Oh, my, aren't we focused this week? I've been all over the map here, talking about just about everything except what this site is usually about. Oh, well..
I hate to see young people smoking. Well, I hate seeing anyone smoking but the less time you've been doing it the easier it is to quit, so young people bother me the most. I want them to get free of that awful habit before it hooks them harder.
I started smoking around age thirteen. That was 1961 or so. I quit in 1995 - that's more than thirty years of stupidity.
I "quit" hundreds of times, maybe thousands. I'd get disgusted with myself, crush the pack I had and throw it away. An hour later I'd be in a store buying a new pack even while part of my brain was screaming "No, no, no!". It was like someone else had control of me. I hated it. The next day I'd quit again. Sometimes I'd quit multiple times in the same day. I'd dig crushed and broken cigarettes out of the trash where'd I'd thrown them and look for pieces long enough to smoke. I'd pull cigarettes out of the ashtray that I'd half smoked and crushed in anger. I hated it.
I'd lie on the couch sometimes and feel my lungs aching. I was sure I had cancer, and that just made me smoke more. I'd get bronchitis at least once a year and be racked by violent coughing for days on end - but I'd be back smoking the minute that cough backed off just a bit. I hated it, but I kept smoking.
I tried fake cigarettes, tapering off, cold turkey. Once I went a whole year only smoking one a day. That was great, I thought, but soon after I was back up to a pack a day again. I hated it.
In the summer of 1995, we were at our weekend vacation spot. It was a trailer campground where most of us had our trailers parked permanently. A lot of us had wooden decks. If someone moved their trailer or bought a new one, of course the deck had to be moved. We'd do that by hand - just get enough men around it, pick it up and take it wherever it needed to go. The decks usually weren't very large or heavy so this was fairly easy.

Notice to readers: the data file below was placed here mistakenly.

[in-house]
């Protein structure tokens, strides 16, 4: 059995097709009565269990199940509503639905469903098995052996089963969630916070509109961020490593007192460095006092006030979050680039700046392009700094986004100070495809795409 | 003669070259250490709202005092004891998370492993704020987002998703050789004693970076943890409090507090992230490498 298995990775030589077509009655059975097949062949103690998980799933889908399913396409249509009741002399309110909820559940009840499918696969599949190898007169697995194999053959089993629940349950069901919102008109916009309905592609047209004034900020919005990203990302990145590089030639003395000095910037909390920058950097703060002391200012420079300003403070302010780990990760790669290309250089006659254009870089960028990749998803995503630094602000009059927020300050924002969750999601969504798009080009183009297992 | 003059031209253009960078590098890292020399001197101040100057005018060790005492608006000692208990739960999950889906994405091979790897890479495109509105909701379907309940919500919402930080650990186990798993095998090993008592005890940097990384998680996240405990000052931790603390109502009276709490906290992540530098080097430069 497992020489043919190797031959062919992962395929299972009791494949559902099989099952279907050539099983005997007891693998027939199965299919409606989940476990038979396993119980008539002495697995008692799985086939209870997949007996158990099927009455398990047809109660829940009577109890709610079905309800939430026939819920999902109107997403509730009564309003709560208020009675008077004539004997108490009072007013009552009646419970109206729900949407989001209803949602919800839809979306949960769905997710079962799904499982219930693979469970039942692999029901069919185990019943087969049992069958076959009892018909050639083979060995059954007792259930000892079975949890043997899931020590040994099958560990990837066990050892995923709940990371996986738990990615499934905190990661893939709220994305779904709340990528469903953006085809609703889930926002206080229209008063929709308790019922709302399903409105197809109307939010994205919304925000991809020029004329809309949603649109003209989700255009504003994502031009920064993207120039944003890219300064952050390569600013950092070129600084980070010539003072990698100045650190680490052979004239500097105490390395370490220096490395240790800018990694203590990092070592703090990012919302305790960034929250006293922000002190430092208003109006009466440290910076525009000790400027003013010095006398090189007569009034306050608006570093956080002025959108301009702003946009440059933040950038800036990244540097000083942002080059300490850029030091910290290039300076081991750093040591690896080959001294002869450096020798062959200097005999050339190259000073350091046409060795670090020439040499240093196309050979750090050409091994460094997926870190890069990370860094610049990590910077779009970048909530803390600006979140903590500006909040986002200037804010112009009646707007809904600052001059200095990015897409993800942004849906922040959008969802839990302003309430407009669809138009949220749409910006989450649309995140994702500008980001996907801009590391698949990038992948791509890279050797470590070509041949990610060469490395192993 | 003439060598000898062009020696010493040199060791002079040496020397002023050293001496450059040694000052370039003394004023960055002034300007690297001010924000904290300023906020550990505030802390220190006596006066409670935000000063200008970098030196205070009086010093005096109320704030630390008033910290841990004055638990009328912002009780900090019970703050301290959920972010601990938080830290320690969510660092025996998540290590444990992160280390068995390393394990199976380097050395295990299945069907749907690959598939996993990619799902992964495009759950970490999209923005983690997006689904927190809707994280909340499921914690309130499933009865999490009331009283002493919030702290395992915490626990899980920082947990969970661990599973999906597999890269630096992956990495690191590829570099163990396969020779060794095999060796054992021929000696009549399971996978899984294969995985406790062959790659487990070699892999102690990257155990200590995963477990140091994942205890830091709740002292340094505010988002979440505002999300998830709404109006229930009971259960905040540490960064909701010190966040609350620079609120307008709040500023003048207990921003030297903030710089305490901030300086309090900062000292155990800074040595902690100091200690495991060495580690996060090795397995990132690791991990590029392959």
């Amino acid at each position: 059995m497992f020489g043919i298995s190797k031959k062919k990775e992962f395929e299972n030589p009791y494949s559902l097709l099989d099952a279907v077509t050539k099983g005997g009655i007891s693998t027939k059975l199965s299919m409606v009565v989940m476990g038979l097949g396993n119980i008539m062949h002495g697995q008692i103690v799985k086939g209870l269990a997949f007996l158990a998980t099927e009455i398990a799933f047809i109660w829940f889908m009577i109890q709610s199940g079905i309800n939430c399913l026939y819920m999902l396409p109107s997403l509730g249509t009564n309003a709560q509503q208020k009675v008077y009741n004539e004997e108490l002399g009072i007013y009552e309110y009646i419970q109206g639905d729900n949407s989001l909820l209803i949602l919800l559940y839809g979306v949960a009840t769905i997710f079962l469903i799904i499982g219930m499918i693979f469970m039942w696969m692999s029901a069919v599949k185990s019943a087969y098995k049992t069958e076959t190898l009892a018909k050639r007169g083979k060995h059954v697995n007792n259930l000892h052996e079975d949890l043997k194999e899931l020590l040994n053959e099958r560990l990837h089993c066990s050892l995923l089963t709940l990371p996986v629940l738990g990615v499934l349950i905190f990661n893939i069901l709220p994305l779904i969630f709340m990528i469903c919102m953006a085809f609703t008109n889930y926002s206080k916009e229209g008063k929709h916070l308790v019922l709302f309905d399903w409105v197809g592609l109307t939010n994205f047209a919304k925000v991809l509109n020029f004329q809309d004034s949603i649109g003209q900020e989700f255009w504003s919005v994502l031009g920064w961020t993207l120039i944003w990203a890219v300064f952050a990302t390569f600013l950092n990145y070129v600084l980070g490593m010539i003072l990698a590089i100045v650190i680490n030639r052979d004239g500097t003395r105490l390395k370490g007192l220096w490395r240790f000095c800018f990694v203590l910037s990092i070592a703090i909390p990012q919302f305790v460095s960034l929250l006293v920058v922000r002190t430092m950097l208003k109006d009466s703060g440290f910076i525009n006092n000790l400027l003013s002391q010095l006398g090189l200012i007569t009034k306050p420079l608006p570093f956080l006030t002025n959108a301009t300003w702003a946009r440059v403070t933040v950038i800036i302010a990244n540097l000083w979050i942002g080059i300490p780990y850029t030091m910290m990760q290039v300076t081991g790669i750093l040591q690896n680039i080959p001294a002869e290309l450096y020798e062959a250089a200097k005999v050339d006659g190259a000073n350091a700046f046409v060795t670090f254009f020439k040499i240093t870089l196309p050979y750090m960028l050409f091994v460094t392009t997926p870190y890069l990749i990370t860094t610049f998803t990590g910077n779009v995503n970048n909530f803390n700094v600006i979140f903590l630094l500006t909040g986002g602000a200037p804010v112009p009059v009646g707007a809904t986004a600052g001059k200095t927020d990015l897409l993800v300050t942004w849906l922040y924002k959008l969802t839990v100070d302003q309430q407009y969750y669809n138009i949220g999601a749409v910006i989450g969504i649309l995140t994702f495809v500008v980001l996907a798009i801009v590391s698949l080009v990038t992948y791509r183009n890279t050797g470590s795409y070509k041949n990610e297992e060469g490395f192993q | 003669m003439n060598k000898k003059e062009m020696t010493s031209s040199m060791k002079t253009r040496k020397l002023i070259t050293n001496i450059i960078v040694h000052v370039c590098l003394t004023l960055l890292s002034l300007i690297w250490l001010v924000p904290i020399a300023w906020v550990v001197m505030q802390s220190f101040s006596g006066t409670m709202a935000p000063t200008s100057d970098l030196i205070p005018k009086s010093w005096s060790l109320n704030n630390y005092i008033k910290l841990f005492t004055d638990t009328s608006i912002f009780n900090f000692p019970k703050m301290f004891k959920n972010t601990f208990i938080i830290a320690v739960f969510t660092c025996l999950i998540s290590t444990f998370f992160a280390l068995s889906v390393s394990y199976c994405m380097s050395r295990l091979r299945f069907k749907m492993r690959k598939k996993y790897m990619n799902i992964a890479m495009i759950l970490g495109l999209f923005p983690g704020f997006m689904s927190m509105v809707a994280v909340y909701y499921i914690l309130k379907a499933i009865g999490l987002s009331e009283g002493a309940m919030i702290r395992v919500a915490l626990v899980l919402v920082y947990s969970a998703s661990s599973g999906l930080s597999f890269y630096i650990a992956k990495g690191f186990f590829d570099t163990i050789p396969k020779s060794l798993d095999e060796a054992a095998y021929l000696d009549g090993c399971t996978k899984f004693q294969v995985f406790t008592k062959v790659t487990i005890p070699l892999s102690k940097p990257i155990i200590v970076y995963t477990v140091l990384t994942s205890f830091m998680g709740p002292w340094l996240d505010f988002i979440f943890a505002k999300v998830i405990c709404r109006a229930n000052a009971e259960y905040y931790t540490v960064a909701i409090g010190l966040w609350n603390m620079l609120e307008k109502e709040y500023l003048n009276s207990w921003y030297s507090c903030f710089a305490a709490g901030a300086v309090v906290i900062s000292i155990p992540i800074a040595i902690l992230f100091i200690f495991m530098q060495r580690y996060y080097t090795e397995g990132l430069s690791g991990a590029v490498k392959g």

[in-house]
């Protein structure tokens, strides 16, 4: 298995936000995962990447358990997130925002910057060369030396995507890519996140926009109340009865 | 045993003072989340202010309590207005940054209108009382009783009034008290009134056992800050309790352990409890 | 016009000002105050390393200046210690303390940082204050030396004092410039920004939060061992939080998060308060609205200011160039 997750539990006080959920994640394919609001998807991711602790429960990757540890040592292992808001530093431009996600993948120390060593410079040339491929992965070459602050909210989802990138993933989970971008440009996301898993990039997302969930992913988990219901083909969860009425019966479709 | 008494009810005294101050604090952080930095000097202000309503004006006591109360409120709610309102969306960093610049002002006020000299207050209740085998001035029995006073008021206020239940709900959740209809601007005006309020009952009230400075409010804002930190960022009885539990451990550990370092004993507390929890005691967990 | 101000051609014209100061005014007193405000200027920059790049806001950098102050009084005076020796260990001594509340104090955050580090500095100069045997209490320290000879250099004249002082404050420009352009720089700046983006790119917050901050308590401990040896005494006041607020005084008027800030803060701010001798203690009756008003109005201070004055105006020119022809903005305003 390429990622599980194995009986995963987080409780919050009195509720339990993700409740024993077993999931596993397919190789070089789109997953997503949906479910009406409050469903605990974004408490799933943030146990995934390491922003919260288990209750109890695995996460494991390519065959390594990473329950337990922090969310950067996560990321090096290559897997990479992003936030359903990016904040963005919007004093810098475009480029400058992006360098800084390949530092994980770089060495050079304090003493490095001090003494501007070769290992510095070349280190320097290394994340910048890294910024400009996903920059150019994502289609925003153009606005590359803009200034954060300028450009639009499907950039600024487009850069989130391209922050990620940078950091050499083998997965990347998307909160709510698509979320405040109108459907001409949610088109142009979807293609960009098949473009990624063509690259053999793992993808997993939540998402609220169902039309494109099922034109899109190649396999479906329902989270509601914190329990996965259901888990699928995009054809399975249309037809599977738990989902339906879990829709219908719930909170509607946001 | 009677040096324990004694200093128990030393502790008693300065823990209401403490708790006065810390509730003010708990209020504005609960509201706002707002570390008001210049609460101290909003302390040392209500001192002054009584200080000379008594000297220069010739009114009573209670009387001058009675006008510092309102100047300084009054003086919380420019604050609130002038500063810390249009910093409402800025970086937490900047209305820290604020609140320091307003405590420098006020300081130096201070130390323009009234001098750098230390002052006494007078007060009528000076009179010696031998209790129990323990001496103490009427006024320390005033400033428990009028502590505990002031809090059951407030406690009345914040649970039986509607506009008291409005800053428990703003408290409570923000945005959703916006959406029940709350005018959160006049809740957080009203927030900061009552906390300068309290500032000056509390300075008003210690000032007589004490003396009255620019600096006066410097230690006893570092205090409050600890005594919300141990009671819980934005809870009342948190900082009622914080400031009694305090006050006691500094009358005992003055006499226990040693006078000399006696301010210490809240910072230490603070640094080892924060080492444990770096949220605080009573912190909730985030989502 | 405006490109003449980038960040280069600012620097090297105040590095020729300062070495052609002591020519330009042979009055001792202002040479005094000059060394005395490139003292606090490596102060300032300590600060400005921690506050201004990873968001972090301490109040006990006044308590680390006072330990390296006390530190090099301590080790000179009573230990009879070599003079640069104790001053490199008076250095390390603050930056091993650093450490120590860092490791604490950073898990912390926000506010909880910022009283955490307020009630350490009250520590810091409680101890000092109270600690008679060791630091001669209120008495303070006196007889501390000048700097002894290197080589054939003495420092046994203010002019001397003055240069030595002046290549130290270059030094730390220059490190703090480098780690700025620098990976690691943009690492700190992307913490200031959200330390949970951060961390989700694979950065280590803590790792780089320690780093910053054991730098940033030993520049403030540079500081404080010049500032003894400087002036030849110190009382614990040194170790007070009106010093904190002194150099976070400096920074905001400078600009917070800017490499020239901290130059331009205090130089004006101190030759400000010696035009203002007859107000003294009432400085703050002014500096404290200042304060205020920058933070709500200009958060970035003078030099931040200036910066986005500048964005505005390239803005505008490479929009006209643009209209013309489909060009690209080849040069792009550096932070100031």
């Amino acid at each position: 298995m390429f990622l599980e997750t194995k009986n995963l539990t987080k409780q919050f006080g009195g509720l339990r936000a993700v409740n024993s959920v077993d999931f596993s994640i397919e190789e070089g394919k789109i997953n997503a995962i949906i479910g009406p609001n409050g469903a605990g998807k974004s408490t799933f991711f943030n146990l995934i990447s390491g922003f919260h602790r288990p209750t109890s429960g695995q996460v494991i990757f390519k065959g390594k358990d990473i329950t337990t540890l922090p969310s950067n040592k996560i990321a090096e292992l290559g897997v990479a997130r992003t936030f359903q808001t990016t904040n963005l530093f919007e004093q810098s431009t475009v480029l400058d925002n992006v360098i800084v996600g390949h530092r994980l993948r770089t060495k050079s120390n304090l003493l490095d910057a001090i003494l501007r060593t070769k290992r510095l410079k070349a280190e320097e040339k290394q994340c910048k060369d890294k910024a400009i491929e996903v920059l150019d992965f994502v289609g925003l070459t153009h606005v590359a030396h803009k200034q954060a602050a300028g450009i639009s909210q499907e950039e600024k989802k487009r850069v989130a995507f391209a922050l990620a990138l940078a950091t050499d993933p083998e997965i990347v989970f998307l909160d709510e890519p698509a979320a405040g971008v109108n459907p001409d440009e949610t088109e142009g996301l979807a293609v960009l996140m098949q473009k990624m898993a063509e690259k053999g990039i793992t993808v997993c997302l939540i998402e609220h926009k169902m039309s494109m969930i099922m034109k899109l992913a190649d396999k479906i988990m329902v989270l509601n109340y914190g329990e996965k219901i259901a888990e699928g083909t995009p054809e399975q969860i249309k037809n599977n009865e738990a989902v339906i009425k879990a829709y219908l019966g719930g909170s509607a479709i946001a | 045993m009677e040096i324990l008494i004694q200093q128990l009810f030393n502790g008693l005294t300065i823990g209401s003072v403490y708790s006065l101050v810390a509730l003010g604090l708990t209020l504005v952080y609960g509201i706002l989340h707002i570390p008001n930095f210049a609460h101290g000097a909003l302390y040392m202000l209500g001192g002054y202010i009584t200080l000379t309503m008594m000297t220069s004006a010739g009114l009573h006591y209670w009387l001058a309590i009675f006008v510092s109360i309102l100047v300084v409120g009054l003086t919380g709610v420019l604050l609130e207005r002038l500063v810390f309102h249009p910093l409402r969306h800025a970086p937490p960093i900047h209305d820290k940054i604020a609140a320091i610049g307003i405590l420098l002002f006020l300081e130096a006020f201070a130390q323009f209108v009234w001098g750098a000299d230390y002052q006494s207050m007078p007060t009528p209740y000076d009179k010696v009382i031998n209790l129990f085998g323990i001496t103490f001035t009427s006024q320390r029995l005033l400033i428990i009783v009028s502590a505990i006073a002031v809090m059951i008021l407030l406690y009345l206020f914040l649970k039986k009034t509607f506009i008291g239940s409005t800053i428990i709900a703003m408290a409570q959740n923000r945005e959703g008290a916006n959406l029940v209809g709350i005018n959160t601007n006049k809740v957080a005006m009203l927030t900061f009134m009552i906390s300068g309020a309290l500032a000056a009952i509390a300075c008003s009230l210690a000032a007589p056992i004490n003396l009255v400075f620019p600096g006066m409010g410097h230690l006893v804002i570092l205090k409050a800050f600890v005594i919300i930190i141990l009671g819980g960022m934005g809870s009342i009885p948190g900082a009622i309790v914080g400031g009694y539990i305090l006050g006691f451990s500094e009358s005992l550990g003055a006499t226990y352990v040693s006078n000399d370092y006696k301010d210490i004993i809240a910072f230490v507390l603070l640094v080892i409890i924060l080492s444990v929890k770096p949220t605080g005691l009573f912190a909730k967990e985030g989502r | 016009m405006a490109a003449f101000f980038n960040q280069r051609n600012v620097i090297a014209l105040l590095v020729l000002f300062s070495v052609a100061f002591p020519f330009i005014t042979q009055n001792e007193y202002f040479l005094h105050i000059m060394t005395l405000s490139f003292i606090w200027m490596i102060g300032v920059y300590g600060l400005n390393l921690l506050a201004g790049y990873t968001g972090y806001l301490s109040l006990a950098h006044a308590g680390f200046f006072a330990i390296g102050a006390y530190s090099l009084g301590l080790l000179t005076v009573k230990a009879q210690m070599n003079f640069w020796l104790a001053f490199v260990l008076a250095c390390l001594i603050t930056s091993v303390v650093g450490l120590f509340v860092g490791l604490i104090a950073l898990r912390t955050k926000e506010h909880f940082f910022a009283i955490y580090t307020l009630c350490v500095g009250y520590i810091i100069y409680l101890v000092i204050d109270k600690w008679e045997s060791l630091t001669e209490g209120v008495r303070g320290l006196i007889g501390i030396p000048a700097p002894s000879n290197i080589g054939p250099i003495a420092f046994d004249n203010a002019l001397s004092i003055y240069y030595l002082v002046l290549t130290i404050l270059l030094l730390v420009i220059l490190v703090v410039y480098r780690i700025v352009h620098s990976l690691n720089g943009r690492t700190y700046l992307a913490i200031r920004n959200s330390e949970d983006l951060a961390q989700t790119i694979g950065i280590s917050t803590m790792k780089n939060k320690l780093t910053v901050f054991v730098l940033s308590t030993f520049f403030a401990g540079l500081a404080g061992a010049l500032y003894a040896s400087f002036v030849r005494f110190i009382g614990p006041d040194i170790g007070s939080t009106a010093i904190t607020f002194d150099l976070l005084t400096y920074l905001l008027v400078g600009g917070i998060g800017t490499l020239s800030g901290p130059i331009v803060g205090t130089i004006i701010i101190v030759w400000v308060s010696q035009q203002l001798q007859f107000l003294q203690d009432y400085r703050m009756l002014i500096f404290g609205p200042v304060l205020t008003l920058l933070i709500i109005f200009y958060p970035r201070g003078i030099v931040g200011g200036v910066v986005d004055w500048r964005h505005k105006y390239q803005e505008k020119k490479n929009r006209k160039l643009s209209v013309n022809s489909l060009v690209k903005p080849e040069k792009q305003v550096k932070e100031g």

This day we needed to move a deck that was both large and heavy. It was a very large, two section, double planked, pressure treated deck. Double planks, closely spaced cross beams: this was a piece of Construction, for sure. Ten of us gathered to do the move. There were two sections, and one was sitting considerably down-hill from the other, so we decided to move that one first.
For some idiotic reason, I took the downhill corner. I say idiotic because while I was certainly not the smallest man in the group, I was also far from the largest. But I don't think any of us realized just how incredibly heavy that piece of deck was.
I lift weights pretty regularly. I know what it feels like to lift 300 pounds off the ground, and I even know what 400 pounds feels like. When I straightened my legs, my hands and arms told me that my share of the load was a bit heavier than that, and neither my muscles, my tendons, or my joints were happy about it. Worse, it would not be sufficient merely to pick this thing up; we had to walk with it, and part of that walk was going to be backwards for those of us on this side of the deck.
When you misestimate this sort of thing, it's very dangerous to give up. Everybody lifting was probably at or near the limits of their strength, so if one person suddenly gave out, all of us would probably get dragged down. I remember thinking that, and I would have liked to suggest that we put it down and get more help, but it was too heavy: I couldn't talk.
But the worst was yet to come. We didn't have far to walk, a few yards, and once it was leveled out, the load lessened a little bit and I was fairly certain that my fingers were not going to come out of their sockets. But as we started to lower it into place, I realized that I was standing in the deepest part of the deepest trench that had been dug to let this behemoth be level. I couldn't step up without taking all the weight on one foot, and I was not at all sure I could do that. Worse, the other people, who were in the narrower part, were already starting to let down the load because they were able to step up more easily.
I yelled. Other people say I squealed, and I don't doubt it. I could see this multi-ton monster crushing my feet or even my legs and I didn't see any way to avoid it. I was scared, which might have generated enough adrenalin for me to make the step, or maybe the pure terror in my voice caused the other men to pull up harder. I don't know, but somehow we got that section down without chopping off my toes.
I stood there, legs quivering, very drained. I expected my heart to be racing, but it wasn't. In fact, it was beating very, very slowly, so slowly that I was sure I must be dying. I think I sat down and felt better fairly quickly, but here's the odd thing:
I never smoked again after that day. Not once. Not a puff, not a drag. Never bought another pack, never wanted to.
I dreamed about smoking after that. I'd be angry with myself when I woke up because I'd think the dream was real, but it never was. I really can't tell you why that made me quit for good, but it did.
So that's how it was. Instant quit, very little withdrawal, no backsliding. Done and done, thanks to an impossibly heavy deck.
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